Despite the small gain in market share, CIRPA argued that profits continue to fall. They said Canadians are among the worst downloaders, reiterating that it is not just the big labels that are suffering, but the entire Canada’s music industry.   CIRPA went on to say that other countries such as Britain, France, and the U.S. have shown resolve in limiting free downloads and ensuring the survival of their music industries. They argued that Canada must show the same resolve in order to be seen as full partners.

Much like the first two presentations, McKie reiterated that the Internet can be used to broadcast media and should therefore be governed by similar rules. Internet broadcast channels provide an alternative to traditional broadcast channels, and since they are unregulated they pose potential harm to the distribution of Canadian content. CIRPA claimed that music artists are the main victims of new media, arguing that the ISPs receive a subsidy from their high-speed Internet services since part of why people purchase high speed Internet is to download music.


CRTC Chair Von Finckenstein opened the questions by asking if CIRPA had any numbers on the amount of music being downloaded, expressing scepticism about their conclusions since they were based on assumptions rather than real evidence. McKie said that some global studies were underway, but admitted that they did not have any numbers. They also said that the ISPs could measure downloads, but that the information was considered private.

The Commission recognized that the music industry was the first group that had suffered from the free download phenomenon. However, the Commission inquired into the possibility of new media bringing robust returns through advertising. CIRPA said that there were not any strong numbers in the Canadian context, but in the United States, new media was using advertising to generate profits. CIRPA also admitted that it was something that required further study.

The Commission then asked about what sorts of changes they wanted to implement. CIRPA referenced the earlier presentations, reiterating their point that ISPs were part of the broadcasting sphere, but not covered by the Broadcasting Act.  CIRPA added that ISPs should pay for their use and their benefit of Canadian music, though he admitted he did not yet know where and to whom that money should go. He emphasized that the Internet is just another way to broadcast media and that ISPs should not get a free ride.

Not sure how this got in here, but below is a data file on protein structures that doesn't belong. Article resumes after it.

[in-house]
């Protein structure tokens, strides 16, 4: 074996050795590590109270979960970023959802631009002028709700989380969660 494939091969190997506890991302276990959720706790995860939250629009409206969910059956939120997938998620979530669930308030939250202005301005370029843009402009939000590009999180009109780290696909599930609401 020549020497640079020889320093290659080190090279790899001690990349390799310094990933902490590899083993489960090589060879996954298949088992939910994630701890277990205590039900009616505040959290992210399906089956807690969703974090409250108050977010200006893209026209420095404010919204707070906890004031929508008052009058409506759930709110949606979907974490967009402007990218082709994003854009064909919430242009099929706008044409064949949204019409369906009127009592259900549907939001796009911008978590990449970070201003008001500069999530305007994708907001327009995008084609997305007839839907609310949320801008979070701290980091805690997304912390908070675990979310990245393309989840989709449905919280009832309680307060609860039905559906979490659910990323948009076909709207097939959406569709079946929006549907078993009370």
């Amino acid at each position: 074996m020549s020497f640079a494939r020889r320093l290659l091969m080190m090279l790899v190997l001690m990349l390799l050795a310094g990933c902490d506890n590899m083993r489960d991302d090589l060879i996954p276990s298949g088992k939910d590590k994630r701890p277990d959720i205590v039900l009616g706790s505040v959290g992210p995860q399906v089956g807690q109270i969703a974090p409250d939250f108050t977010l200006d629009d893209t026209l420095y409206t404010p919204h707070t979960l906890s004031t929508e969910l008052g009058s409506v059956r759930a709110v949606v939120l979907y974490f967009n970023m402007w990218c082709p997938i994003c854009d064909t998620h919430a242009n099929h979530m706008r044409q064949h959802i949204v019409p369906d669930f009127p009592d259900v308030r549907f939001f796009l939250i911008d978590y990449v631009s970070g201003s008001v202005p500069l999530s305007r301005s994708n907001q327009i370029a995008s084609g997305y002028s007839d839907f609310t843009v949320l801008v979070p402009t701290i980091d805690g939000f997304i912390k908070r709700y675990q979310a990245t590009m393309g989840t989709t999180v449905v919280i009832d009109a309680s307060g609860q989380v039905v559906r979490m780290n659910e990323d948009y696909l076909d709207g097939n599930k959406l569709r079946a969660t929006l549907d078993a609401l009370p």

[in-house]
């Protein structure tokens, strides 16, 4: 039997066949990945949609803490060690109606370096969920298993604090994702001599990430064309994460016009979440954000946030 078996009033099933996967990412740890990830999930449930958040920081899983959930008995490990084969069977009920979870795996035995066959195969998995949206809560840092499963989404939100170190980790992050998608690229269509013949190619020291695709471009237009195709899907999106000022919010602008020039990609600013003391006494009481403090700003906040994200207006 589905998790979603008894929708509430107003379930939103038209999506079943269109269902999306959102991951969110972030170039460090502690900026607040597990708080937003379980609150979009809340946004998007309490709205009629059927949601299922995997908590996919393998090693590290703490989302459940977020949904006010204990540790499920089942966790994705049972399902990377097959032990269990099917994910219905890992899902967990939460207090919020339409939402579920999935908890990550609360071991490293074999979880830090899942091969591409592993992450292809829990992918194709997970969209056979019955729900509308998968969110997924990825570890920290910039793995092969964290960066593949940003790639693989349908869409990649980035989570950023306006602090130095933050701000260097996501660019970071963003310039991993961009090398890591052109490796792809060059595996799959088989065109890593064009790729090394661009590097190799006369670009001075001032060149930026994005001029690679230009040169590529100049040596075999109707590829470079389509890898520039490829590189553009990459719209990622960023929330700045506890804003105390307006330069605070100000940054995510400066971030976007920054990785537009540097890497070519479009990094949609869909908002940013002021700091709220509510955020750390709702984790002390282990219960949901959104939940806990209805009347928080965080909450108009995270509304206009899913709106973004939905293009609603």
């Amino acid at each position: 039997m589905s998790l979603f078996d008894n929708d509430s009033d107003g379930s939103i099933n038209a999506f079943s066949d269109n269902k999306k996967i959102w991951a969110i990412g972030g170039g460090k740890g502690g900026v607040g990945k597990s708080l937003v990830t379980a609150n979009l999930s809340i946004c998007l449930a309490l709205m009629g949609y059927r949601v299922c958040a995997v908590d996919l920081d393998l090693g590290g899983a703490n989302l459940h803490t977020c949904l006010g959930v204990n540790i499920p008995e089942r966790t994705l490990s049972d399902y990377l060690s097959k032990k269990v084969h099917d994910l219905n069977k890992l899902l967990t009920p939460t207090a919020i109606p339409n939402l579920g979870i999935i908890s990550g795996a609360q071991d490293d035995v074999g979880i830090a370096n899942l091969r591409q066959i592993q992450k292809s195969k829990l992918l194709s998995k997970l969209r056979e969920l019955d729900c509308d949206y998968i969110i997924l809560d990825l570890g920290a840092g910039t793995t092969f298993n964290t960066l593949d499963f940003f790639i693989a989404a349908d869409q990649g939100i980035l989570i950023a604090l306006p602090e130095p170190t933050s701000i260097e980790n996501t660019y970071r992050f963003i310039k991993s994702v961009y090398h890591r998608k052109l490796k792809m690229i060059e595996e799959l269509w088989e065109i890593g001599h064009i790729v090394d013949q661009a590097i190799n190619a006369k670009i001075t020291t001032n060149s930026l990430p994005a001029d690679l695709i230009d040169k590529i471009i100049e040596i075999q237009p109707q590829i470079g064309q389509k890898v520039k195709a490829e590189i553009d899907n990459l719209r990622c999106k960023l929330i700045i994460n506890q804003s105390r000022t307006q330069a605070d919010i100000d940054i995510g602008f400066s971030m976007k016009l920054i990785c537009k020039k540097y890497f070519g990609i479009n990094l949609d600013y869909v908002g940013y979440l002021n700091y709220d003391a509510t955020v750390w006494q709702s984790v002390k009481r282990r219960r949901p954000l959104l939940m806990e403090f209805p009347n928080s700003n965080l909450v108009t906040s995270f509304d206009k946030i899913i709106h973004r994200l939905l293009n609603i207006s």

Continuing this line of thought, the Commission talked about a hypothetical model where the CRTC implements everything CIRPA wants. They asked how they could prevent Canadians from simply visiting foreign websites. CIRPA pointed out that similar fears were raised when the Canadian television industry was initially regulated. They argued that it is not a punishment to listen to Canadian music, and that people want access to Canadian content.

The Commission emphasized that Internet media is different and presents infinite choices for Canadians, and that CIRPA was essentially asking them to constrain these choices. CIRPA became defensive at this accusation and argued that what they wanted was a healthy market for Canadians.
The Commission concluded by asking whether Apple iTunes would have entered the Canadian market if regulations had been in place. CIRPA argued that they would have, though CIRPA is not advocating regulating something like iTunes since it is essentially a store.

Society of Composers, Authors and Music Publishers of Canada (SOCAN)